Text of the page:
There is so much for which to be thankful, despite the harrowing year. At Civil Beat, we have never been more thankful for readers like you. As we head into the final stretch of 2020, we’re asking you to support our local, nonprofit newsroom.
Civil Beat has raised $25,000 towards our $200,000 goal!
Residents and visitors on Oahu are required to wear masks in public whenever social distancing isn’t possible – and that includes when you’re with members of your own household, Mayor Kirk Caldwell’s office said on Monday.
That has been the rule on the books since early September, according to Caldwell’s office. Yet many people have walked through parks and visited beaches maskless, perhaps under the impression that if they’re with the people they live with – and they stay 6 feet from others – then masks aren’t necessary.
That’s incorrect, the mayor’s office clarified on Monday afternoon in response to a Civil Beat inquiry.
“Members from the same household are required to wear masks in public if they’re within six feet of each other,” said Caldwell Communications Director Alexander Zannes. “The city is continuing to educate the public on the importance of mask wearing while in public.”
Mayor Kirk Caldwell gave out free masks to beachgoers at Waikiki’s Kuhio Beach on Monday.
Cory Lum/Civil Beat
The rule may come as a shock to many people, even those who have read the mayor’s pandemic orders.
Previously, this was the rule: “All individuals within the City shall wear face coverings while outdoors in public spaces when maintaining a physical distance of six (6) feet from persons who are not members of the same household or residence is not feasible.” (Emphasis ours.)
But the mayor’s September emergency order makes a subtle but significant change. It states: “All individuals within the City shall wear face coverings while outdoors in public spaces when maintaining a physical distance of six (6) feet from other individuals is not feasible.” (Again, emphasis ours.)
To make matters more confusing, when defining “six (6)-foot distances,” the September order states: “All persons shall maintain a minimum of six (6)- feet of physical distance from all other persons who are not members of the same household/living unit.”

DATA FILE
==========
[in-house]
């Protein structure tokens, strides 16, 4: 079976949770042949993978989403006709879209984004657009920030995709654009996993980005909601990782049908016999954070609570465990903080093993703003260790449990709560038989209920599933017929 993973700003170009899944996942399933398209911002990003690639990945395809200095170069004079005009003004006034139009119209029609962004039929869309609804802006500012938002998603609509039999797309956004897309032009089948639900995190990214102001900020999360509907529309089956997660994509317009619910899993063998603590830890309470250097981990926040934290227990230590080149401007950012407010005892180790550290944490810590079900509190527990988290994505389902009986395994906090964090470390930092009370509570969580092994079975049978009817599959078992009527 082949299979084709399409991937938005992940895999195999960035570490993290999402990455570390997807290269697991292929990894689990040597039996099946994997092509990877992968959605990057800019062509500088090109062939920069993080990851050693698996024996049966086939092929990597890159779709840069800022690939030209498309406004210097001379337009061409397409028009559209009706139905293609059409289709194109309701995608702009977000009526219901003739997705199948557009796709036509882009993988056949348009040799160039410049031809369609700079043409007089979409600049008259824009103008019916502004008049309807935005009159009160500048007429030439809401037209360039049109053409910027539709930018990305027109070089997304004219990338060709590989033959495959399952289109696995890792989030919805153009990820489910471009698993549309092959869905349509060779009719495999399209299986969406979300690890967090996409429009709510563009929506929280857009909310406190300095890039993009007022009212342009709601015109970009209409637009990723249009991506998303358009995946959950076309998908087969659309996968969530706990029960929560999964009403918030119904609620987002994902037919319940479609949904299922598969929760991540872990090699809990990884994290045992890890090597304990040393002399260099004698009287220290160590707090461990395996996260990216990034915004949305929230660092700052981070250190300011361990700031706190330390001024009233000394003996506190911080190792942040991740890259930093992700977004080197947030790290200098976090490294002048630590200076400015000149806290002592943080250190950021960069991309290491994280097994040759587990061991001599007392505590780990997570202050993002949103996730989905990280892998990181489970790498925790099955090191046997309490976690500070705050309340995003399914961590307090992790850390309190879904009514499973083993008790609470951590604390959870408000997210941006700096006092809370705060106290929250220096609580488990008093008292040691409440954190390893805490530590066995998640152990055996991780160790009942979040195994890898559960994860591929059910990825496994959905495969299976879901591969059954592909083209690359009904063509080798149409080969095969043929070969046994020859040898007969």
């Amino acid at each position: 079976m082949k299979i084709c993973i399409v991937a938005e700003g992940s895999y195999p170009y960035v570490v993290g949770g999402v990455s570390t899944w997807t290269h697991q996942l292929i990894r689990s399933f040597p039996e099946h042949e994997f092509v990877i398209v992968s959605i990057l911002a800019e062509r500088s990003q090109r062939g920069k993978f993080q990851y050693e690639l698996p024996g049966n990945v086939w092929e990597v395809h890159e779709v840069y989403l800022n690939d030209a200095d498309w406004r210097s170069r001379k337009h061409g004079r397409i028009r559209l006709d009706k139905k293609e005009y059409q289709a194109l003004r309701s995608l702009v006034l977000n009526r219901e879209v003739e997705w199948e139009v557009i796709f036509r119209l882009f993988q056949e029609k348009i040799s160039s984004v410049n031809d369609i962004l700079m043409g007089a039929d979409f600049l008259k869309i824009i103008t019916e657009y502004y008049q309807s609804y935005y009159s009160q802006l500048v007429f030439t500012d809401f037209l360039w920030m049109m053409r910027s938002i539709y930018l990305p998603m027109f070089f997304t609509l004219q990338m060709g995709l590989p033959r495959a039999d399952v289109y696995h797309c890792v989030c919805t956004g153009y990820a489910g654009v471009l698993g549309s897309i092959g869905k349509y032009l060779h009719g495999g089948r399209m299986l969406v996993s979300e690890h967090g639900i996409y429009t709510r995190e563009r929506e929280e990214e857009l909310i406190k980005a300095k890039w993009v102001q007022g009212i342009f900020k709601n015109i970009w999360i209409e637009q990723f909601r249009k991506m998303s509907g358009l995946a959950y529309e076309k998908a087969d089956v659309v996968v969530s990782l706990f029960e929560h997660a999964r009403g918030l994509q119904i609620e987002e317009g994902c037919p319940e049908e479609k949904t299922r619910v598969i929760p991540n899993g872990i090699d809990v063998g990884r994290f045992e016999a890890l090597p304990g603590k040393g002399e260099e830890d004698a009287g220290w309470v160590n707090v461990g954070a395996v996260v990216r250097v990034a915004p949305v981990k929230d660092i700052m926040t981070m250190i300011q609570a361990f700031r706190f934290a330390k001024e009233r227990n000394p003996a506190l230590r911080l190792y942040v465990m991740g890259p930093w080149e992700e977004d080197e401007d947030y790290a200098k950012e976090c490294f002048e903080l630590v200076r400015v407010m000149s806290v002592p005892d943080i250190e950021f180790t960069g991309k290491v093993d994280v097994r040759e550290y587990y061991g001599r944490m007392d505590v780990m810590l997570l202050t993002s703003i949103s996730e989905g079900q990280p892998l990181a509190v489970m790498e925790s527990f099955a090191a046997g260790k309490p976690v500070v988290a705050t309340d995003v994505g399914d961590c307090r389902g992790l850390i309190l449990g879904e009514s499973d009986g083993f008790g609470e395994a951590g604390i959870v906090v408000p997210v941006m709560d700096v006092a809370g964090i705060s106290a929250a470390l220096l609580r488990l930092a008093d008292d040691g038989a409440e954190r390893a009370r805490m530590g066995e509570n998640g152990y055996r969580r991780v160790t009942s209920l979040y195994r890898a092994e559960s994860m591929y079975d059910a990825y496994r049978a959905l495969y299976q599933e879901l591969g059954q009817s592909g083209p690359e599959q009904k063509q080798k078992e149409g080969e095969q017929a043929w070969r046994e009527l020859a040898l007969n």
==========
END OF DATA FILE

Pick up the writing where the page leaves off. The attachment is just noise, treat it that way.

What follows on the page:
On Monday evening, Zannes followed up with Civil Beat to say the city would be asking Gov. David Ige to change the rule back to the way it was. The mayor is expected to announce a loosening of restrictions on Thursday.
If you looked at Honolulu’s beaches and parks in recent weeks, it would appear few people seemed to pick up on the rule change. Many people have distanced themselves from other individuals, couples and groups, but few people have worn masks within their own bubbles.
At a press conference on Monday, Caldwell said he’s heard complaints about tourists not wearing face coverings while outside.
Mayor Kirk Caldwell said police will focus on warnings first, but citations could come later.
Cory Lum/Civil Beat
“I’m a little discouraged by the fact that our partners in the visitor industry have not started to educate visitors,” he said, adding that airlines and hotels should hand out brochures with the rules clearly laid out. “We have a lot of rules and regulations in place, and you could end up getting cited, and it won’t be a pleasant experience.”
But the city itself hasn’t done much to publicize its own rule change.
On OneOahu.org, the island’s central hub for pandemic information, the Frequently Asked Questions section included this entry as of last week, according to the Internet Archive: “Am I required to wear a face covering? Yes, face coverings are required on Oahu when entering an essential business or traveling on public transportation except for those who meet specific exceptions.”
It said nothing about household members.
Today, the answer to the same question is: “Yes, face coverings are required on Oahu when entering an essential business, participating in most activities, traveling on public transportation, and when outdoors if you cannot maintain physical distance of at least 6 feet from others (including members of the same family or household).”
HPD spokeswoman Michelle Yu did not immediately respond to a request for comment on Monday evening.
On Monday afternoon, Zannes said people could start getting criminal citations for violating the mask rule. Those found guilty are subject to a fine up to $5,000 and/or up to a year behind bars. However, many pandemic-related citations are being dismissed by prosecutors.
“Right now, the emphasis is on education,” Zannes said. “Obviously if people aren’t compliant, there are going to be citations for sure.”
Sign up for our FREE morning newsletter and face each day more informed.
Before you go . . .
For the past several months our nonprofit newsroom has worked beyond our normal capacity to provide accurate information, push for accountability, amplify smart ideas and new voices, and double down on facts and context to write deeply reported local stories.
The truth is, our evolution as a public service news organization over the past 10 years has prepared us for this moment in time, when what we do matters the most.
Reader support keeps our small newsroom afloat. If you value the work of our journalists, please consider making a tax-deductible gift.